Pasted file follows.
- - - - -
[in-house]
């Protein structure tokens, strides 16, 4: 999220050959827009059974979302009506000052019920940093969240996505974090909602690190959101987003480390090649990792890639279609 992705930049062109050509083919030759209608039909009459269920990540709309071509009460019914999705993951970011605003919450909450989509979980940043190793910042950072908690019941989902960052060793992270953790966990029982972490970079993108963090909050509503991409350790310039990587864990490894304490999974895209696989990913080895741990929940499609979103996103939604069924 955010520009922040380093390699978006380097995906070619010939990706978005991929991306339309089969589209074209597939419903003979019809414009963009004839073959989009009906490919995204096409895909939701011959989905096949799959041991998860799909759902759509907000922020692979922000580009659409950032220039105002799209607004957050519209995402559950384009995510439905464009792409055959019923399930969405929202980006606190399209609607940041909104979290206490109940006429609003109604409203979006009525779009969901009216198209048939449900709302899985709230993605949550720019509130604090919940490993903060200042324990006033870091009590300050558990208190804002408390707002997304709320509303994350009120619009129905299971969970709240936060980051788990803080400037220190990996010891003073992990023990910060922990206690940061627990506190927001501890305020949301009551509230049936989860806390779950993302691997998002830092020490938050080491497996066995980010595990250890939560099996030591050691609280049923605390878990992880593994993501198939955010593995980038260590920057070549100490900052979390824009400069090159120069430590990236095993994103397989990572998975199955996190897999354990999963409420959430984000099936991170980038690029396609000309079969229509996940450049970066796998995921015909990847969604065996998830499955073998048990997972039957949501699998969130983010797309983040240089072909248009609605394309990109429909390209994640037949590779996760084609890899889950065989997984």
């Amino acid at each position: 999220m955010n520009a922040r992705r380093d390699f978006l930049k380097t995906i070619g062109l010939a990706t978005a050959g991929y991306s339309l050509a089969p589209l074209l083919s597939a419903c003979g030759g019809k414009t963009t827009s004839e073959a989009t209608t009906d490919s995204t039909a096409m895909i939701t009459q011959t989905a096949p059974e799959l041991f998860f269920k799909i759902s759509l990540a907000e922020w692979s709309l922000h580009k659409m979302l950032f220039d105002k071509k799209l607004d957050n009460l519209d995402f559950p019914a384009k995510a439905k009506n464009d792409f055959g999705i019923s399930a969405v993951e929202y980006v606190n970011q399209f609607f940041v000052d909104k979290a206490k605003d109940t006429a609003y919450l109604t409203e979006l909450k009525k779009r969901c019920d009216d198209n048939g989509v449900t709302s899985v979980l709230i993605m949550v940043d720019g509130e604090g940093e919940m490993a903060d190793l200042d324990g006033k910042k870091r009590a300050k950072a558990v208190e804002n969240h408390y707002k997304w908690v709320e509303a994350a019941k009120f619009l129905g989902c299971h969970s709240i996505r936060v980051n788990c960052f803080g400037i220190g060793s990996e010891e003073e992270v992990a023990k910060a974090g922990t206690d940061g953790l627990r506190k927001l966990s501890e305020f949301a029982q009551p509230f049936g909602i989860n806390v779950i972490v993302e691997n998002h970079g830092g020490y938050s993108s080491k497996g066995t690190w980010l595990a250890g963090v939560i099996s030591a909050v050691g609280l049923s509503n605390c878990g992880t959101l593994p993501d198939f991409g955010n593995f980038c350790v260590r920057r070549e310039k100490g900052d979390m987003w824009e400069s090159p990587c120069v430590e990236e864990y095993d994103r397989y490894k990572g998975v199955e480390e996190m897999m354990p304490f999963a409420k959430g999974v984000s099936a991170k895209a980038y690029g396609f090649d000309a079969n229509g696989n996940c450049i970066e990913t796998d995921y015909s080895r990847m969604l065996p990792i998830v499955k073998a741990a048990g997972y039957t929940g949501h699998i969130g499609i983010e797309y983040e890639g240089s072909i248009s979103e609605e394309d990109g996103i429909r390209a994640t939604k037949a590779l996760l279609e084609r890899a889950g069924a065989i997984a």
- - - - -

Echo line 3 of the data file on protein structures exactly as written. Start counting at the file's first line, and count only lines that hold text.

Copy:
């Amino acid at each position: 999220m955010n520009a922040r992705r380093d390699f978006l930049k380097t995906i070619g062109l010939a990706t978005a050959g991929y991306s339309l050509a089969p589209l074209l083919s597939a419903c003979g030759g019809k414009t963009t827009s004839e073959a989009t209608t009906d490919s995204t039909a096409m895909i939701t009459q011959t989905a096949p059974e799959l041991f998860f269920k799909i759902s759509l990540a907000e922020w692979s709309l922000h580009k659409m979302l950032f220039d105002k071509k799209l607004d957050n009460l519209d995402f559950p019914a384009k995510a439905k009506n464009d792409f055959g999705i019923s399930a969405v993951e929202y980006v606190n970011q399209f609607f940041v000052d909104k979290a206490k605003d109940t006429a609003y919450l109604t409203e979006l909450k009525k779009r969901c019920d009216d198209n048939g989509v449900t709302s899985v979980l709230i993605m949550v940043d720019g509130e604090g940093e919940m490993a903060d190793l200042d324990g006033k910042k870091r009590a300050k950072a558990v208190e804002n969240h408390y707002k997304w908690v709320e509303a994350a019941k009120f619009l129905g989902c299971h969970s709240i996505r936060v980051n788990c960052f803080g400037i220190g060793s990996e010891e003073e992270v992990a023990k910060a974090g922990t206690d940061g953790l627990r506190k927001l966990s501890e305020f949301a029982q009551p509230f049936g909602i989860n806390v779950i972490v993302e691997n998002h970079g830092g020490y938050s993108s080491k497996g066995t690190w980010l595990a250890g963090v939560i099996s030591a909050v050691g609280l049923s509503n605390c878990g992880t959101l593994p993501d198939f991409g955010n593995f980038c350790v260590r920057r070549e310039k100490g900052d979390m987003w824009e400069s090159p990587c120069v430590e990236e864990y095993d994103r397989y490894k990572g998975v199955e480390e996190m897999m354990p304490f999963a409420k959430g999974v984000s099936a991170k895209a980038y690029g396609f090649d000309a079969n229509g696989n996940c450049i970066e990913t796998d995921y015909s080895r990847m969604l065996p990792i998830v499955k073998a741990a048990g997972y039957t929940g949501h699998i969130g499609i983010e797309y983040e890639g240089s072909i248009s979103e609605e394309d990109g996103i429909r390209a994640t939604k037949a590779l996760l279609e084609r890899a889950g069924a065989i997984a």